Aileen Neish marshalled many volunteers while Roger, with the aid of Patrice Pothier, cooked a lovely meal at the club that was enjoyed by a very happy group of sailors. Aileen’s group also provided lunches each day which kept us going as we marched up and down the dock in pursuit of our craft. I have been to many events in this class and I feel that we are lucky to have a venue and the volunteers who set the tone for a very enjoyable regatta.

Day Three.

On Day Three the wind started to co-operate and although we were finishing early so that competitors could find there way off the Island the Race officers still managed five excellent races. The team of Lawrie Neish and Barry Fox just kept the flow going, making sure that boats promoted or relegated were where they should be.  Graham Herbert came on strong on the last day winning three races in a row, regaining second place and closing in on Peter van Rossen. The Californian Gary Boell also sailed well and moved into third place passing the fast Texan. For the SISC sailors it was a good day with Roger sailing well and moving up three places to 19th. It was my most consistent day of sailing, finishing every race in the top ten. In the 17th race I managed a good start and stayed near the top to finish fourth. This combined with Peter catching a weed allowed me to reach my third goal and beat every competitor at least once. I ended up ninth overall and was pleased with that result.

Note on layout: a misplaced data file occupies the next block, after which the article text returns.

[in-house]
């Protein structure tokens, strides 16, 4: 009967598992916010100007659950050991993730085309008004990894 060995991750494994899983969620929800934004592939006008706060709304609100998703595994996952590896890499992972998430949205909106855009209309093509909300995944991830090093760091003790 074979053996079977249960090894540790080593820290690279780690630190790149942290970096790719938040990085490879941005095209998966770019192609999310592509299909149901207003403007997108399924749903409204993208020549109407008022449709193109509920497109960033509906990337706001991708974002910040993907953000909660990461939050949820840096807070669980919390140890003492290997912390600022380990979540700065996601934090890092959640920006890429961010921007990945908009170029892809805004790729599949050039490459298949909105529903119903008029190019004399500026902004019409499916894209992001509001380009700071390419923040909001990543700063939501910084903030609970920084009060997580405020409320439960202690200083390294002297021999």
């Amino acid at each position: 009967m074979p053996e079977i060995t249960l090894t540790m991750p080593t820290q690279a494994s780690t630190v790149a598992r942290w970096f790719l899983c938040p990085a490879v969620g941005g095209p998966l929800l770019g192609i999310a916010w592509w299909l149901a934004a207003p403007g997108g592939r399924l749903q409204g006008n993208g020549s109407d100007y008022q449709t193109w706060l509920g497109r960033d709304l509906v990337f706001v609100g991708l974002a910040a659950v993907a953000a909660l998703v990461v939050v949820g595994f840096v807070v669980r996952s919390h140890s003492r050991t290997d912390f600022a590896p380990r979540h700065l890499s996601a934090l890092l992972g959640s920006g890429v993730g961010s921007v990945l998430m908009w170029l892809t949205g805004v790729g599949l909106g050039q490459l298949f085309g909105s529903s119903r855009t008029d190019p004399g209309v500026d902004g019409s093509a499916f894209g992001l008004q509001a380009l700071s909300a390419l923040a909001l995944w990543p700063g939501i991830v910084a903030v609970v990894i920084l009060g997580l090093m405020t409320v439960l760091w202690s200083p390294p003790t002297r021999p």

Thus ended three days of the most intense racing to be found in the area. The winners universally thanked our club for its hospitality and expressed how much they enjoyed coming here. Many of our club members also provided help with Philippe and Gyle doing great work on the mark boats. A special thanks to Larry Shetzer who moved slips with Vic Childs of Anacortes, and to Vic himself for opening his Yacht for the relief of the fleet. We all had a lot of fun and our IOM fleet has received a shot of adrenalin. The next big race in BC is the Western Canadians on Hornby Island in October. In the mean time we have been racing from the luxury of Ole’s dock on St Mary Lake.

Martin Herbert
IOM #99